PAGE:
Above, clockwise, from back right: Guerilla Painter pocket box (inside: Derwent watercolor pencils) micron pens, water brush pens, Cotman field watercolor sketch box, Strathmore watercolor journal, sketch journal, aqua tote, pencil case. 

Also, Some 5-minute sketches from the week:

Pen.   Pencil




Difficult assignment.

Every year the Mister puts on a small race in the Santa Fe forest, called the Sante Fe Baldy Fatass.  (A fatass is a race that's free, but you provide your own support)  It's a challenging 50K up and over Mt. Baldy.  

This year, he had the idea that the prize for the winner could be a watercolor + pen&ink done by me.  

I decided to pick this photo (below) to try to do.  It's a view of Katherine Lake from Mt. Baldy.  I like the split complementary color scheme.  

But I'm having a a hell of a time with this self-imposed assignment!

I did three separate attempts on three sheets of Strathmore 140-lb watercolor paper.  I used watercolor pencil and micron pens.  

I'm beginning to like watercolors.  I like that you can activate them and move the color around a bit.  However, I don't like that you can activate them.  I need to learn more.  FOr instance, you can't glaze in watercolor.  Maybe a wash beforehand might take the place of glazing, but I'm not sure how to pull off something like rocks under the water.

I've been practicing with watercolor pencil because I'm planning on taking my brand new Guerilla Painter pocket box (5x7) to Tahoe this weekend, and I think the watercolor pencils are easier to manage than cake watercolors.  I'm also taking my micron pens and some waterbrushes.

Here's attempt number 1: I'm happy with how the lake turned out.  However, I don't feel colors are quite right.  The neutrals are too warm and light, and I don't feel there's enough contrast between the local colors.  I may try to fix this by adding some gamboge.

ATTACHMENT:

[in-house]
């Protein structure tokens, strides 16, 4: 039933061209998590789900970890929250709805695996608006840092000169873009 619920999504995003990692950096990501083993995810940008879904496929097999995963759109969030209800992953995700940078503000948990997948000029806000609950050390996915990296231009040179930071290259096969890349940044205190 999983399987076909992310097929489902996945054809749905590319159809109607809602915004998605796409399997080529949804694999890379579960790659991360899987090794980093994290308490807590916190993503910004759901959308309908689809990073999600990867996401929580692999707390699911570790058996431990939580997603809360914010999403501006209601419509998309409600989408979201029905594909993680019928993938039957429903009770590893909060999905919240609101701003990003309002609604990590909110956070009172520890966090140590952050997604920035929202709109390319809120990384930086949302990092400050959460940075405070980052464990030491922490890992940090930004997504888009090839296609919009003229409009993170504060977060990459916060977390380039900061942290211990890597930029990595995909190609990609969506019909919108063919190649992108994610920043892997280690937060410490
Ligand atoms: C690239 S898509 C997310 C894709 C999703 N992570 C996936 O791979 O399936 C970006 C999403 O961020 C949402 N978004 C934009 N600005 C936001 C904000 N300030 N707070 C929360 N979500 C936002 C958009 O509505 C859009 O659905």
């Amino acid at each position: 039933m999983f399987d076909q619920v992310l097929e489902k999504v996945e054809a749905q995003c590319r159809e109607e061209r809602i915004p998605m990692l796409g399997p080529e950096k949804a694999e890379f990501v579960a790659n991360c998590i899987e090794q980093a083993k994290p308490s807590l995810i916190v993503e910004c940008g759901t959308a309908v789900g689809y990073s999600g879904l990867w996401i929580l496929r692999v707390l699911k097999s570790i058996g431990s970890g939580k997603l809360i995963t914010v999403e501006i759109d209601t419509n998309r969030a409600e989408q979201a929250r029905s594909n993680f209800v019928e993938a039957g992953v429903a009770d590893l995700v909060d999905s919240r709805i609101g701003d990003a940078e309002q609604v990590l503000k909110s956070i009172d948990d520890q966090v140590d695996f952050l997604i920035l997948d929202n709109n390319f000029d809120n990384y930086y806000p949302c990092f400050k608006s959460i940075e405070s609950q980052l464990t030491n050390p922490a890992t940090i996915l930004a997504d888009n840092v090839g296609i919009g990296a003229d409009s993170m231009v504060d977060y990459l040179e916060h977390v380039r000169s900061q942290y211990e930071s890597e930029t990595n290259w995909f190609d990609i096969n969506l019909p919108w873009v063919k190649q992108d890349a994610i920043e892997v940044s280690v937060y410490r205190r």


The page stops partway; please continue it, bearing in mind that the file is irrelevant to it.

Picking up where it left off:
Attempt number 2.  I'm happier with the contrast in the color scheme here. I added some more yellow oche and gamboge hue. However, the lake is just a clusterf*ck, and I couldn't figure out how to fix it.  

Attempt #3.  I'm more pleased with this one.  Still not sure about the lake, but the forground is better, I think.  I still want to add some more gamboge hue later on to ramp up the contrast.

SO What have I learned?  I've learned that for now, I tend to overwork my watercolors.  My workaround for that is to work for about 20 minutes, and then go away for a few hours.

I also think that since I"m working with watercolor pencil, I'm going to next try using the smoother side of the paper and see if I get better activation of the colors.



another self portrait.

 Graphite on sketchpad paper.

I drew this from a selfi, and asked my Sweet Baboo if this looked like me.

"The jaw is too square."

I showed him the picture.  He said, "Okay. It looks like the picture. But it doesn't look like you."

I think the eyebrows may be a bit too dark.


From the weekend

This past weekend I played around with pen & ink and watercolor.
I'm not sure if the watercolor should come first, or the ink.

These are all on 140-lb watercolor (strathmore) with cotman watercolors and micron pens.  
 ink first, then watercolor.

watercolor, and then pen & ink.

This was watercolor first, and then pen.  


First painting class.

This week I started my first "real" paint class.  "Real" because I've paid a real, live artist to teach me shit.
I like drawing.  I love drawing.  I've always been good at drawing. Painting, not so much.  It's imprecise.  I can't erase.  It's MESSY.  It's HARD.

In ultrarunning, I've learned that whatever you hate, whatever you avoid, then that's your weakness, and you need to do more of it.  For me, that's been hills.  I hate hills.  I suck at them.  They're hard.  So, I force myself to run them.  It developes coordination for dealing with the difficult terrain.

Because of my training in behavioral health and education, I've also learned about information processing theory.  Information processing theory explains that when we practice something, the little tasks that are such a struggle because automatic.  This frees up cognitive resources for doing more complex tasks.  Remember how you used to have to think about every little part of driving a car? Now you don't have to think, you just do.

That's how I'd like to be with painting.  But for now, painting is/are my hills.


Pen & Ink

I think I"ve found my medium.  Micron Pens on Bristol.

 Pen & Ink sketch, from a tutorial.

 This is from a tutorial on watercolor, which I apparently suck at.  I finally gave up after two tries and did it in pen & ink.

 India ink wash, micron pens, and Bristol.


Chloe sketch.

 Chloe is my part pitt bull, part ridgeback animal.  She has jazz ass, and is nearly impossible to photograph because her tail constantly wags, and it wags so hard, it shakes her whole body.  To draw this, I had to do a photoburst on my iphone to find one picture I could draw.